Down to the Letter, Syracuse Plates Make the Cut

I couldn’t help it. They’re classic. There were five of these little charmers. These dishes carry with them the sounds of a 1960’s diner. Heavy, simple and melodic.  They have a scalloped edge, not too frilly, with two red stripes on the interior of the plate, and a crest with the letter “C” inside. On the backs, they read “SYRALITE by SYRACUSE 98-8 U.S.A.”

I snatched them up at a local thrift store here in Liberty, Missouri a few months ago, thinking my son may like them for when he gets his first off-campus apartment. I think they’re super-country clubbish and jazzy.

Syracuse has been been around for many years, and has a mind-boggling body of work that served airliners, trains, diners across the U.S. and other large-scale dining establishments.

Wikipedia says this and more: Syracuse China Corporation, located in Syracuse, New York, was a manufacturer of fine china. Founded in 1871 as Onondaga Pottery Company (O.P. Co.) in the town of Geddes, New York, the company initially produced earthenware. In the late 19th century, O.P.Co., began producing fine china, for which it found a strong market particularly in hotels, restaurants, and railroad dining cars. The manufacturing facility in Syracuse closed in 2009, after 138 years in operation and production was removed from North America.

I would venture a guess that the crest is associated with some country club or restaurant, but my research turned up no matches as of yet.

Anyway, I loved the feel and the look of the little plates, so I brought them home and quickly hid them from my husband. Like we need more frickin’ plates. 🙂

Syracuse Dishes

Syracuse Dishes La Placita 1706, Vic’s Tally-Ho, Kildare’s and a sailboat platter

History of the Keck Family

I bought this little nugget of history at an estate sale in Baltimore a year or two ago. I grabbed it up out of reverence more than anything. I mean, the thoughtfulness of this guy to write down his family history and publish it for the ages – I admire Mr. J.A. Keck.

This little booklet has additional family history dates and notes in the margins and attached throughout. My only hope in posting these images (and a considerable amount of SEO attached), is to draw a family member to this site one day. I’m saving it for you, Keck clan! You need only contact me to procure this fabulous piece of family history.

I believe I bought other family photos from this sale. Just send me a note to get these in the right hands.

Problem Entry Finds its Answer

My husband and I have lived a few places together. We have lived in larger homes with lots of space, and we’ve lived in hotel rooms. Right now, we’re somewhere in the middle. We have a little slice of heaven in Liberty, Missouri with a nice fenced-in yard for our three dogs and our home is just under 1,000 square feet. Compared to the hotel rooms it’s palatial, but our furniture was bought several years ago for a much larger home with much larger rooms, so we’re trying to adjust.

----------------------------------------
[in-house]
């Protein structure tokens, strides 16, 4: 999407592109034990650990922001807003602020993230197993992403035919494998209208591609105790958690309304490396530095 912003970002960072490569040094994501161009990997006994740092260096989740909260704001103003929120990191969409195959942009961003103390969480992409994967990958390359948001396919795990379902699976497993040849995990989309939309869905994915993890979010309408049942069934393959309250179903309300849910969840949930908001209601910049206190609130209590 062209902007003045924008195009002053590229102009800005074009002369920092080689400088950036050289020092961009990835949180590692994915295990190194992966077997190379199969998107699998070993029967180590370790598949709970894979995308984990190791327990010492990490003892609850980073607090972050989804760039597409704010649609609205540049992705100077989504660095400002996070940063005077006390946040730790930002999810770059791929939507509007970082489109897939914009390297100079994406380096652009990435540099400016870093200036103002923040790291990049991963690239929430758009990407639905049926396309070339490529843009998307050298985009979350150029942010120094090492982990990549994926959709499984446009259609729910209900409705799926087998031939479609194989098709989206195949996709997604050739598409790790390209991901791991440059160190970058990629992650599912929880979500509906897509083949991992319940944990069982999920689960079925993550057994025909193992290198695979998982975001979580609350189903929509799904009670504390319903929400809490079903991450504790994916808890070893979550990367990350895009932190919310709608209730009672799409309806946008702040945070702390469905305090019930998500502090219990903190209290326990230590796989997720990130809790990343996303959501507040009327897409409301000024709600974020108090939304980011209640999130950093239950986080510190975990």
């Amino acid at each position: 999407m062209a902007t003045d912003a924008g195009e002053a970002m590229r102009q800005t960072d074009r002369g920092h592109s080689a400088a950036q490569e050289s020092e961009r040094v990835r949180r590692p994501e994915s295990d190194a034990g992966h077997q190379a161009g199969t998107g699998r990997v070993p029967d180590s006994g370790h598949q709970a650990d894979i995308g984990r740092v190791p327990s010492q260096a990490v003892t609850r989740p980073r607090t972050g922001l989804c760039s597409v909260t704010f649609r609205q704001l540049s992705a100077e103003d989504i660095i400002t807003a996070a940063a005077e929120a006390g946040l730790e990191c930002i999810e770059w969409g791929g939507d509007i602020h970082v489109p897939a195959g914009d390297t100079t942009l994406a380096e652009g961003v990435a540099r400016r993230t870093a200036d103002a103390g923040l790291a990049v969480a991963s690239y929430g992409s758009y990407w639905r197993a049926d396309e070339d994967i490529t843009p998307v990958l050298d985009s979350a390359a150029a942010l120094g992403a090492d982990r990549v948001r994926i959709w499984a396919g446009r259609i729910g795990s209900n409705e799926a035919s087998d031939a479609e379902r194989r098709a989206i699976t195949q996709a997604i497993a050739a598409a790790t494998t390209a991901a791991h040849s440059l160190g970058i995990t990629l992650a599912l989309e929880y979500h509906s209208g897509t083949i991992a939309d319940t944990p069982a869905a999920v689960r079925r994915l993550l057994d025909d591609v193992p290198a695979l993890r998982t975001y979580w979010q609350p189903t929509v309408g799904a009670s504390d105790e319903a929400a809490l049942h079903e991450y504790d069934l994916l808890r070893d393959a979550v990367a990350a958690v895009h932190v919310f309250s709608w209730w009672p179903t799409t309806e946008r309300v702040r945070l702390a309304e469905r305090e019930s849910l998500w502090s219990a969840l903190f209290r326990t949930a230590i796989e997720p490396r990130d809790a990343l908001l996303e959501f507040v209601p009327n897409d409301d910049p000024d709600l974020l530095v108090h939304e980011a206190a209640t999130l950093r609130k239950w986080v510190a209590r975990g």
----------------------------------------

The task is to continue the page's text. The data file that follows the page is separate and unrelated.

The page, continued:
Which brings up the point of our entry way. It is small and leads into a room that we are struggling to make do with our current furniture until we feel like the timing’s right (first in line: 2015 tax bill, new washing machine, etc.), which means we really don’t want ONE MORE piece of furniture in the living room. But where to put our keys when we walk in the door?

I came up with what I think is the perfect solution, after having cruised ebay and other sites for “floating shelves”. New shelves cost hundreds of dollars and old ones, well, they were too ornate for our 1963 home. So I found this drawer at an antique mall in Fort Leavenworth, Kansas. It was more than I would ordinarily spend ($24- *GASP!*) but the size and color were spot on as-is.

Initially, I thought I would just have the hubby put it up as is, with the patina and the weathered look, but Mr. Wonderful was pretty adamant that it wouldn’t work, considering the living room has a brand-spanking-new coat of paint on the walls AND the trim, which is now stark white. It’s a crisp look and he felt like a rubbed-out old catalog drawer would clash, and I’m sure he was right. But we both liked the turquoise color, so we agreed I would paint it the same color, just without the wood rubbed through and with the inside of the drawer painted too. But, I insisted, the drawer pull stays.

So I painted it. I would have been cool having it attached to the wall by its side, so that it still acts like a drawer, but hubby and I negotiated again and decided it would be attached to the wall by it’s bottom. The only problem is then that the bolts he attached them with would be visible, so I had some thinking to do.